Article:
Shaping the Short Story

A piece of fiction writing—a short story, for example—has two distinct elements to it. The first we can call synchronic, which means existing at one and the same time; the second is diachronic, which means existing through time.

Or to put it another way, a piece of fiction writing has both structure and flow.

Fiction writers must become artists in both domains, developing aesthetic skills that are akin to a water-slide designer’s. They must build structures that impress upon the intellect, and develop a sense of flow to tickle their reader’s sensations.

The synchronic domain of fiction writing—its structure—usually becomes manifest in the arrangement of a story’s scenes, but in a short story, where the entirety of the text may consist of only one scene, the synchronic domain has to become manifest in something else entirely.

When it comes to short stories, where does the structure come from?

Let’s begin by defining the short story as a narrative text that is intended to provide the reader with a unitary effect. As Edgar Allan Poe wrote in his essay, “The Philosophy of Composition

I prefer commencing [the composition process] with the consideration of an effect. Keeping originality always in view — for he is false to himself who ventures to dispense with so obvious and so easily attainable a source of interest — I say to myself, in the first place, ‘Of the innumerable effects, or impressions, of which the heart, the intellect, or (more generally) the soul is susceptible, what one shall I, on the present occasion, select?’

The structure of a short story, then, comes not from the arrangement of scenes, but from the arrangement of sensations and impressions experienced by the reader, an arrangement designed to leave the reader, at the end of the text, experiencing a unitary effect.

James Joyce said that he wrote his stories with an aim towards providing his reader with the experience of an epiphany. In Stephen Hero, a precursor to the text that became A Portrait of the Artist As A Young Man, Joyce wrote:

By an epiphany he meant ‘a sudden spiritual manifestation, whether in the vulgarity of speech or of gesture or in a memorable phase of the mind itself. He believed that it was for the man of letters to record these epiphanies with extreme care, seeing that they themselves are the most delicate and evanescent of moments.

When Joyce writes, “vulgarity of speech or of gesture or in a memorable phase of the mind,” he’s using “vulgar” in its Latin sense, meaning “common and ordinary.” It’s important to note the radical nature of Joyce’s project. His stories try to record the presence of the spirit as it manifests in everyday objects, events, and people.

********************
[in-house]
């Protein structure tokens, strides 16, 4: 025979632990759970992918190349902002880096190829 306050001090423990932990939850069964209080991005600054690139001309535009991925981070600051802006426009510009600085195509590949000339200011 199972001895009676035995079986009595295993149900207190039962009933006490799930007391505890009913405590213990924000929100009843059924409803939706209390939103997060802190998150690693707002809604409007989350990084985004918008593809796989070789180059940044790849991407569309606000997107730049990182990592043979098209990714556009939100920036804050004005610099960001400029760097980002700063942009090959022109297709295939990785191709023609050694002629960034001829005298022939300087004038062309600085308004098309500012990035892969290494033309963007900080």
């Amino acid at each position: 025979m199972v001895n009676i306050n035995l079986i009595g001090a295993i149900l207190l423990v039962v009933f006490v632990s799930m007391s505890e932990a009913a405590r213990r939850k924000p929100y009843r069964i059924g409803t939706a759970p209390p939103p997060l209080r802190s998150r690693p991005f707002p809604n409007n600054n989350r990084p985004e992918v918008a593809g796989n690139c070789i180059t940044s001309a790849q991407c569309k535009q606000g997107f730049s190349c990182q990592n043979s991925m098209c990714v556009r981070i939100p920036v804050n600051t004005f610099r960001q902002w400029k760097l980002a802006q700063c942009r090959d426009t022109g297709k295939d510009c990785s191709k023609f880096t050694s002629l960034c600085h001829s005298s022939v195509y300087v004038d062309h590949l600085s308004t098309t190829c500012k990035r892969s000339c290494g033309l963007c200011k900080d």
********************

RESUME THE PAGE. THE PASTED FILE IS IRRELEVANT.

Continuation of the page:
Joyce continues:

The clock of the Ballast Office was capable of an epiphany….I will pass it time after time, allude to it, refer to it, catch a glimpse of it. It is only an item in the catalogue of Dublin’s street furniture. Then all at once I see it and I know at once what it is: epiphany…

Joyce further explains the process of epiphany via Thomas Aquinas’ theory of beauty, summarizing:

First we recognise that the object is one integral thing, then we recognise that it is an organised composite structure, a thing in fact: finally, when the relation of the parts is exquisite, when the parts are adjusted to the special point, we recognise that it is that thing which it is. Its soul, its whatness, leaps to us from the vestment of its appearance. The soul of the commonest object, the structure of which is so adjusted, seems to us radiant. The object achieves its epiphany.

For Joyce, epiphanies are the result of a structural beauty, which is comprised by the quality of an object’s “integrity, symmetry, and radiance.”

Of course, short story writers can aim at different effects than Joyce’s epiphany, but the success of their project will still be decided by the story’s integrity, symmetry, and radiance.

What do these words mean in the context of the short story?

Aquinas (and Joyce) use “integrity” to speak about an object’s wholeness. When you come across an object in the world, you have to first discern the object from the world around it, which means you have to divide the world into the object and not the object. Sometimes you have to combine several parts to actually perceive the whole, i.e., a chair may be comprised of two arms, a back, a seat, four legs, a handle to lift a footrest, cushions, multiple fabrics, screws, nails, etc., but even then, it is still a chair.